GUYANA: Laparkan fire reportedly started where dangerous oil chemicals were stored

By Wayne Lyttle – Jan 18, 2021 – Kaieteur News 

The popular Laparkan Shipping Company storage bond and the storage bond of another shipping company identified as Tropical Shipping Company were destroyed by a massive inferno, which started just before midnight on Sunday.

The bonds are located on the premises of the Guyana National Shipping Corporation (GNIC) Wharf at Lombard and Broad Streets, Charlestown, Georgetown.

According to reports, hundreds of millions of dollars worth in vehicles and other imported items which were stored in containers, barrels and boxes were completely destroyed by the blaze.     

Photos from the fire showing damaged buildings, vehicles and equipment

Several companies, as well as private citizens use Laparkan to import items. 

Speaking to members of the media, Commissioner of the Guyana Revenue Authority (GRA), Godfrey Statia said, “As far as we could see, the entire commercial bond has been burnt so we are now taking an inventory of what has been burnt. Some vehicles also that were on the wharf have also been burnt up, so we will be doing an inventory.”

Statia pointed out that the GRA is also inquiring about the insurance of the vehicles, which includes Wranglers, Audis, BMWs, Fielder Wagons and others. According to reports, it was difficult to remove the vehicles since all of the keys were locked away in a safe.
Kaieteur News learnt that the majority of the vehicles were bought by private citizens. Statia said that GRA will facilitate the clearance of the vehicles and other cargo as soon as possible.

The authorities did manage to save some of the vehicles.
Statia made it clear, however, that the incident will not cause any setbacks as it relates to the work of the GRA department located on the Laparkan premises.
“I have asked Laparkan to try to get power back to the front office so that our operations could continue,” Statia stated.

This newspaper understands that the fire started on the northern side of the bond. A senior member of staff, who requested anonymity, told this publication that a ship arrived Sunday and a few staffers had worked late offloading it. At around 22:30 hours, the staffers completed their task and left the premises. It was shortly after the blaze erupted.

The staffer also revealed that hazardous oil chemicals for the American oil giant, ExxonMobil, were stored in the bond where the fire occurred.

A security guard who was on duty explained that at about 23:30hrs, he saw smoke emanating from the northern side of the Laparkan bond and he contacted the fire service.

Fire Chief (ag), Gregory Wickham, who was at the scene yesterday, told reporters that the fire service could not provide any information, at the time, as to the cause of the fire but he assured that this will be disclosed when an investigation is completed.

“As soon as they would have completed that we will give a release so that members of the public would know what was the cause of the fire,” Fire Chief Wickham said.
A subsequent release from the fire service revealed that a call was received at 23:37 hours Sunday about a fire at Lot 1-9 Lombard Street, Georgetown.

“Water Tenders #102 & #105 from Central Fire Station, #106 from Campbellville Fire Station, #107 from West Ruimveldt Fire Station, #112 from Alberttown Fire Station and Fire Boat #8, immediately responded to the location with the first appliance arriving at 23:42 hrs,” the release added.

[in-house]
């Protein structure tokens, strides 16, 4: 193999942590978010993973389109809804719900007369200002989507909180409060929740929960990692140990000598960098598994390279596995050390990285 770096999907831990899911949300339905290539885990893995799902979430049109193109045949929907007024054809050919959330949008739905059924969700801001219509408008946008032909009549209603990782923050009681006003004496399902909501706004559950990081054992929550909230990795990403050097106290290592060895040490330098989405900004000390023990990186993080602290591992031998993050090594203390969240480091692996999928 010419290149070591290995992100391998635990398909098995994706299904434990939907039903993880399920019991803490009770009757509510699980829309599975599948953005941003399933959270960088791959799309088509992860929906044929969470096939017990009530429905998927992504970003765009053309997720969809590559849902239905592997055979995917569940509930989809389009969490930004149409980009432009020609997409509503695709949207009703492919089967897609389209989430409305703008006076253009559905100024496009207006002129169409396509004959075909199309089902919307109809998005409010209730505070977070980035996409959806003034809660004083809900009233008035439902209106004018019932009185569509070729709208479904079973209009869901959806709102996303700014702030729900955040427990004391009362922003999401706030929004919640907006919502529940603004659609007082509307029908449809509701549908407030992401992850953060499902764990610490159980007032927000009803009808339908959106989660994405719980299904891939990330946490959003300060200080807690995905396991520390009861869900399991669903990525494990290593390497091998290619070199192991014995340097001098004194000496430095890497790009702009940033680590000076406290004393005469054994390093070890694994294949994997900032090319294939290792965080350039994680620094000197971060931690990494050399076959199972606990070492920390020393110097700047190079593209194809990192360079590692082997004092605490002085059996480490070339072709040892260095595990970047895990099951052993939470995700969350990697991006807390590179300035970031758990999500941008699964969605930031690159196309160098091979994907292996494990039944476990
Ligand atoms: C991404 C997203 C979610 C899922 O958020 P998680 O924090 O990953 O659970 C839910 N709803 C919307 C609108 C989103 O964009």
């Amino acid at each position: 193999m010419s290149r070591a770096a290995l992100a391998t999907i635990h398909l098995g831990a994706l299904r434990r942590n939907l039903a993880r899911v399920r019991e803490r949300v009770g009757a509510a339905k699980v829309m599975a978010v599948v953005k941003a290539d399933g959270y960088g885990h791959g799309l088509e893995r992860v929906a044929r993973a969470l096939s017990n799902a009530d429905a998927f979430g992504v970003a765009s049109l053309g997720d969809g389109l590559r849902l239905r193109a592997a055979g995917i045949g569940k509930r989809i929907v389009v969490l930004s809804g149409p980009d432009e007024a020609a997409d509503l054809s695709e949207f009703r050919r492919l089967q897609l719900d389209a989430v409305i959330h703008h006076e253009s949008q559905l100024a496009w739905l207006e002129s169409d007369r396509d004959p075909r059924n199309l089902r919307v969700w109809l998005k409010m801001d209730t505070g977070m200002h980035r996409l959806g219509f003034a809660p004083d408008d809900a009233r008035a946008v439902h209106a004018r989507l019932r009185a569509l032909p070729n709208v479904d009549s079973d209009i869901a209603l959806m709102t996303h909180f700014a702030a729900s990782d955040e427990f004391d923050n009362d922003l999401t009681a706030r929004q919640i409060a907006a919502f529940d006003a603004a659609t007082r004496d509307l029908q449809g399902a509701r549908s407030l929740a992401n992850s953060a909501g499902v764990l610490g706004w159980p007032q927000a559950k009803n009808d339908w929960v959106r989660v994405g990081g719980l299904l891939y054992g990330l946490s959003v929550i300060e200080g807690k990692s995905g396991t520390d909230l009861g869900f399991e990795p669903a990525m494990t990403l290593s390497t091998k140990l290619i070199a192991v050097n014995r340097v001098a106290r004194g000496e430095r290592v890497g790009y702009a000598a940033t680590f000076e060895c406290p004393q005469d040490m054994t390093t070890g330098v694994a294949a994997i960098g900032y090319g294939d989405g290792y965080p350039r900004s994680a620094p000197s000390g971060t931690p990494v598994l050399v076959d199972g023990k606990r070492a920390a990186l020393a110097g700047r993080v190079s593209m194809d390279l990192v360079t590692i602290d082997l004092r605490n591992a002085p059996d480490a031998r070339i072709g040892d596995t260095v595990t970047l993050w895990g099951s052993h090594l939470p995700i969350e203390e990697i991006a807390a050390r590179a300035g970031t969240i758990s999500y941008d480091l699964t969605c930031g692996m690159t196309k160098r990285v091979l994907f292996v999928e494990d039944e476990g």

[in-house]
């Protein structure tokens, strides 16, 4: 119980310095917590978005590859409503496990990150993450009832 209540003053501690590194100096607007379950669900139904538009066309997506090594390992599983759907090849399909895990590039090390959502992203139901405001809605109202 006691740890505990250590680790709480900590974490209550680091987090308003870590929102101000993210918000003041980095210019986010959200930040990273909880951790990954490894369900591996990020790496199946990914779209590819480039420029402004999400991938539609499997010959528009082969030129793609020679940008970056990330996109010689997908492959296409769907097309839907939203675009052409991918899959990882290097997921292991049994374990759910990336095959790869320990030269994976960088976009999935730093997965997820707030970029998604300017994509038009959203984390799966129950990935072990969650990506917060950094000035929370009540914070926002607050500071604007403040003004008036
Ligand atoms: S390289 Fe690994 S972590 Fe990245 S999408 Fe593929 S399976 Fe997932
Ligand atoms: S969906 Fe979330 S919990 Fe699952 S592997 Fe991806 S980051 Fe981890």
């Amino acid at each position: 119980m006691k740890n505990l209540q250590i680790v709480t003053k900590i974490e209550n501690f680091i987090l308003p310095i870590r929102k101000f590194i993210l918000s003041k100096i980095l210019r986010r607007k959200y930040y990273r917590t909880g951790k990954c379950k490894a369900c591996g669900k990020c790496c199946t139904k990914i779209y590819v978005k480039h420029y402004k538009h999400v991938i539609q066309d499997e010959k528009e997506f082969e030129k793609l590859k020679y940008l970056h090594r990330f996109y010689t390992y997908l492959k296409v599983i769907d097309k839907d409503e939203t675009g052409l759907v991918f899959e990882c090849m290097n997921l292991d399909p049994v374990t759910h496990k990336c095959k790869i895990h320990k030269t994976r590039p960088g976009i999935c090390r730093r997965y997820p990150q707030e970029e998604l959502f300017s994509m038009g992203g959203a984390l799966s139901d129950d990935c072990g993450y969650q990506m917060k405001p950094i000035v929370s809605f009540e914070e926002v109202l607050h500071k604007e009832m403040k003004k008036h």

It went on to note that, “Some appliances were able to bring the fire under control and subsequently extinguish it.”

The structure involved, according to release, was a two-storey wooden, concrete and steel building owned by GNIC and used as shipping companies, namely Tropical Shipping Company and Laparkan Trading Company.

As a result of the fire, the Tropical Shipping Company sustained water damage and minor fire damage. Also destroyed were propane cylinders, a quantity of barrels containing food stuff, clothing, household appliances and other items.

The Laparkan Shipping Company suffered the loss of one Bobcat machine, a quantity of office furniture, gas cylinders, crates of energy drinks, three 40-foot containers containing electrical cables and flex hoses, three electrical transformers and three 40-foot refrigeration containers.
Eleven vehicles were also destroyed while five were severely damaged and three others were slightly damaged.

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  • kamtanblog  On 01/20/2022 at 1:32 am

    Some serious defects/lacking in health and safety in the workplace !
    No mention of injuries/fatalities as a result of fire 🔥
    So many wooden structure in GT is in itself a “fire hazard”
    Move the capital further upriver to higher ground nearer CJ international airport.
    Not rocket science !
    Decisions decisions?

    GT can be Latin America Venice
    City of water and wooden houses


    Off my soapbox !

    K UK

  • wic  On 01/20/2022 at 3:02 pm

    I have long argued that the capital should be moved to off the Linden highway some distance from the CJ airport on higher ground. See my most recent posts under Guyana, Georgetown: Several parts of the city flooded after heavy rain and a few times also during the past year. As I noted, 2 days ago Indonesia voted to relocate its capital Jakarta for various reasons including continuous flooding.

    Its time those in power commence planning the move that could take 30 years or more but a start needs to be made.

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